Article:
First Win, Sept. 17, 1961:
Yes, the Steelers hold the distinction of handing the Cowboys their first loss as well as their first victory in franchise history. Alas, for Dallas, the latter didn't come in that inaugural 1960 campaign as the team finished 0-11-1.
Offensive Explosion, Oct. 30, 1966:
En route to the Cowboys first postseason berth, not to mention their first conference title, Dallas scored 45 points in the second and third quarters alone in defeating the visiting Steelers, 52-21. The win, which came in front of nearly 60,000 fans at the Cotton Bowl, improved the Cowboys to 5-1-1 and restored confidence that this was indeed the year. After an impressive 4-0 start, the Cowboys were coming off a tie at St. Louis and a loss at Cleveland.
The Bob Hayes Show, Oct. 22, 1967:
The first touchdown strike from Craig Morton came in the first quarter and covered 55 yards, but second-year wideout Bob Hayes was just getting loose at that point. He hauled in another scoring grab in the second quarter, this one from 35 yards.
More Hayes, Dec. 8, 1968:
Talk about big plays, the Cowboys scored their final three touchdowns of this 28-7 home win from 90, 53 and 65 yards out. And of course, the Olympic gold medal sprinter played a significant role.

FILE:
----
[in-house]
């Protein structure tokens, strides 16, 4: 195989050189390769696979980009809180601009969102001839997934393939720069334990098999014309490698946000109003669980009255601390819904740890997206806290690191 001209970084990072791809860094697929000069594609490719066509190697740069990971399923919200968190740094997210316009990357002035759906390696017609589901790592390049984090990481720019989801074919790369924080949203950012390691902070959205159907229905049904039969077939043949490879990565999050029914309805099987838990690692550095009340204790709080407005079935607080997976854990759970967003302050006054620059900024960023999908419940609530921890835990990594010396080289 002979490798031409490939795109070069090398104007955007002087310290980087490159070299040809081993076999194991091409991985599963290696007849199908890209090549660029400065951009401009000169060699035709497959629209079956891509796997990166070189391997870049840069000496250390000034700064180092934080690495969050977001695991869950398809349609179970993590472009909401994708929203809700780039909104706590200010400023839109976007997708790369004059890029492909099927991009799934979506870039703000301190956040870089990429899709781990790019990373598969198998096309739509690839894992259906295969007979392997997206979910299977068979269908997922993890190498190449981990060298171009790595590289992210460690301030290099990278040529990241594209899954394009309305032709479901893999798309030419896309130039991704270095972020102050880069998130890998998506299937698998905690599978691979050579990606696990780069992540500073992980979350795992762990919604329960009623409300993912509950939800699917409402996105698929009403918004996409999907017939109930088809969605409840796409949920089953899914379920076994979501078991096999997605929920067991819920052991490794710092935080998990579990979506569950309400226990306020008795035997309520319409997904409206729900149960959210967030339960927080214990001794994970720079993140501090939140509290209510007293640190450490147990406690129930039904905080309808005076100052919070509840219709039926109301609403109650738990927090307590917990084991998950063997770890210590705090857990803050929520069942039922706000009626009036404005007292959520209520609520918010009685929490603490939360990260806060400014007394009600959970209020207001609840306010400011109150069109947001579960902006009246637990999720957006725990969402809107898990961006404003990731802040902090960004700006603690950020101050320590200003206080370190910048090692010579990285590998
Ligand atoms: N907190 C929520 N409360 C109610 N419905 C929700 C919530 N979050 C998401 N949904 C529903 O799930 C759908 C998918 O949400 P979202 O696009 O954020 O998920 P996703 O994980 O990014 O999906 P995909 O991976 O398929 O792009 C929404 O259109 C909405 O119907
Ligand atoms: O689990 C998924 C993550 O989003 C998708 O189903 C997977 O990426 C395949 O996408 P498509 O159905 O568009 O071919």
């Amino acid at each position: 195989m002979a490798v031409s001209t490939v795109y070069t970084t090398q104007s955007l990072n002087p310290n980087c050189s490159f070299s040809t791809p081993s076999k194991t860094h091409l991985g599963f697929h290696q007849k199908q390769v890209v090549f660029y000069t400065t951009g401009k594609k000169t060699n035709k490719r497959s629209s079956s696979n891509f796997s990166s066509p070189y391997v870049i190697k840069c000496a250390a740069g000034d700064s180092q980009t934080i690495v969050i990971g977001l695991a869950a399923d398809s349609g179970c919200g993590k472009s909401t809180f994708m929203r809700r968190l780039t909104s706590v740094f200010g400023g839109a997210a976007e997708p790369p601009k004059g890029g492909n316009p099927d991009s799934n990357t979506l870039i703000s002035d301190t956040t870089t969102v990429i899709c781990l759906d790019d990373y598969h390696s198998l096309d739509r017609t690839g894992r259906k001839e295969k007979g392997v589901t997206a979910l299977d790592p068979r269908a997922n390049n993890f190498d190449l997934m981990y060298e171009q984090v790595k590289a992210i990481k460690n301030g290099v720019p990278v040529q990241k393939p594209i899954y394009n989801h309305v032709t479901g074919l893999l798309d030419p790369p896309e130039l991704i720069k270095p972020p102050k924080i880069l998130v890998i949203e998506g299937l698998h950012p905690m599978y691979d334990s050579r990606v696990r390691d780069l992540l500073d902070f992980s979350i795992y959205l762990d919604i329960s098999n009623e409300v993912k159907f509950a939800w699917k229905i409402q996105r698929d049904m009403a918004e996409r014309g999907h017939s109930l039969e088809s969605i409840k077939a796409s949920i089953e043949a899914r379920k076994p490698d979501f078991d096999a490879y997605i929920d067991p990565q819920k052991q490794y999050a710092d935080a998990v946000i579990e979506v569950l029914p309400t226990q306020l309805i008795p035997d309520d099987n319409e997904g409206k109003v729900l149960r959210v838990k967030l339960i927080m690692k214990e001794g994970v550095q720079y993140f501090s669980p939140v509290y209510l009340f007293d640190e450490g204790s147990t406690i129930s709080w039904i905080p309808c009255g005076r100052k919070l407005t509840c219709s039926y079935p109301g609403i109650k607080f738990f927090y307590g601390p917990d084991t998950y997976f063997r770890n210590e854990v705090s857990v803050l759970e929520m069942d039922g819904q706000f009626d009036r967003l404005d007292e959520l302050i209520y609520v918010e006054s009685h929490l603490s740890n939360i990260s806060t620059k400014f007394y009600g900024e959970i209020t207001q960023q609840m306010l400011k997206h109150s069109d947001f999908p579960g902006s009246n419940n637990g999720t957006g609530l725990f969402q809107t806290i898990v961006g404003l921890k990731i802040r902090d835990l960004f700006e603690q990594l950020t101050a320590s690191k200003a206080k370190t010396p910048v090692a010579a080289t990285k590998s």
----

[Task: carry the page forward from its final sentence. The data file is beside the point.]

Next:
Eight Straight, Oct. 8, 1972:
This 17-13 home win marked the eighth straight Cowboys win against the Steelers. Incidentally, Pittsburgh won the next five meetings between the teams, including a pair of Super Bowls.
Super Bowl X, Jan. 18, 1976:
In one of the most disappointing defeats in Cowboys franchise history, the Steelers beat Dallas, 21-17, at the Orange Bowl in Miami for their second straight Super Bowl win. The Cowboys' last-ditch effort fell short when Glen Edwards intercepted a Roger Staubach pass in the end zone as time expired. The pass was a Hail Mary at best from 38 yards out.
Super Bowl XIII, Jan. 21, 1979:
While Super Bowl X was disappointing, this one was tenfold in terms of frustration and pain. In fact, many longtime Cowboys fans still speak of this game with exasperation.
MNF Season-Opener, Sept. 13, 1982:
In the first of five straight MNF season-openers involving "America's Team," the Cowboys nearly overcame four turnovers behind Danny White's 347 yards and four TD passes, but fell nonetheless to Pittsburgh, 36-28. Both Tony Hill and Doug Cosbie cracked the century mark in receiving yards.
Emmitt, the Playmaker and Boniol, Sept. 4, 1994:
In yet another season-opener between the teams, Dallas defeated the host Steelers, 26-9.
Super Bowl XXX, Jan. 28, 1996:
The only franchises to meet in three Super Bowls, Dallas defeated Pittsburgh, 27-17, at Sun Devil Stadium in Tempe, Ariz., behind a pair of interceptions from the game's MVP, defensive back Larry Brown.